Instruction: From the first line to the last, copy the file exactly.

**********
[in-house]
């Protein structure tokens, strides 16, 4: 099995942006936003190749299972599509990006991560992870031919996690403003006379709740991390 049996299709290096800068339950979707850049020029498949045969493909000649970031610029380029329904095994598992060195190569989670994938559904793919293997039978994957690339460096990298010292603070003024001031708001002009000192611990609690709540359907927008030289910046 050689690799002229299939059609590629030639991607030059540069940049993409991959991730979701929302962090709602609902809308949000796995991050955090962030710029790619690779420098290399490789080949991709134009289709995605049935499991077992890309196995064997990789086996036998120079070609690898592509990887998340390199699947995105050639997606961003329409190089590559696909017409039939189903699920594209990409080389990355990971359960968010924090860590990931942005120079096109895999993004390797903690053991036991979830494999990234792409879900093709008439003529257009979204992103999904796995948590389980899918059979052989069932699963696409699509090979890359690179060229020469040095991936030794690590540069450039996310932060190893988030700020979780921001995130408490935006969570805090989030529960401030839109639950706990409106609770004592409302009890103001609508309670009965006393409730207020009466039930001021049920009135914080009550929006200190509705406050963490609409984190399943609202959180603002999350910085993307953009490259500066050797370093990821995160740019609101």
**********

[in-house]
């Protein structure tokens, strides 16, 4: 099995942006936003190749299972599509990006991560992870031919996690403003006379709740991390 049996299709290096800068339950979707850049020029498949045969493909000649970031610029380029329904095994598992060195190569989670994938559904793919293997039978994957690339460096990298010292603070003024001031708001002009000192611990609690709540359907927008030289910046 050689690799002229299939059609590629030639991607030059540069940049993409991959991730979701929302962090709602609902809308949000796995991050955090962030710029790619690779420098290399490789080949991709134009289709995605049935499991077992890309196995064997990789086996036998120079070609690898592509990887998340390199699947995105050639997606961003329409190089590559696909017409039939189903699920594209990409080389990355990971359960968010924090860590990931942005120079096109895999993004390797903690053991036991979830494999990234792409879900093709008439003529257009979204992103999904796995948590389980899918059979052989069932699963696409699509090979890359690179060229020469040095991936030794690590540069450039996310932060190893988030700020979780921001995130408490935006969570805090989030529960401030839109639950706990409106609770004592409302009890103001609508309670009965006393409730207020009466039930001021049920009135914080009550929006200190509705406050963490609409984190399943609202959180603002999350910085993307953009490259500066050797370093990821995160740019609101």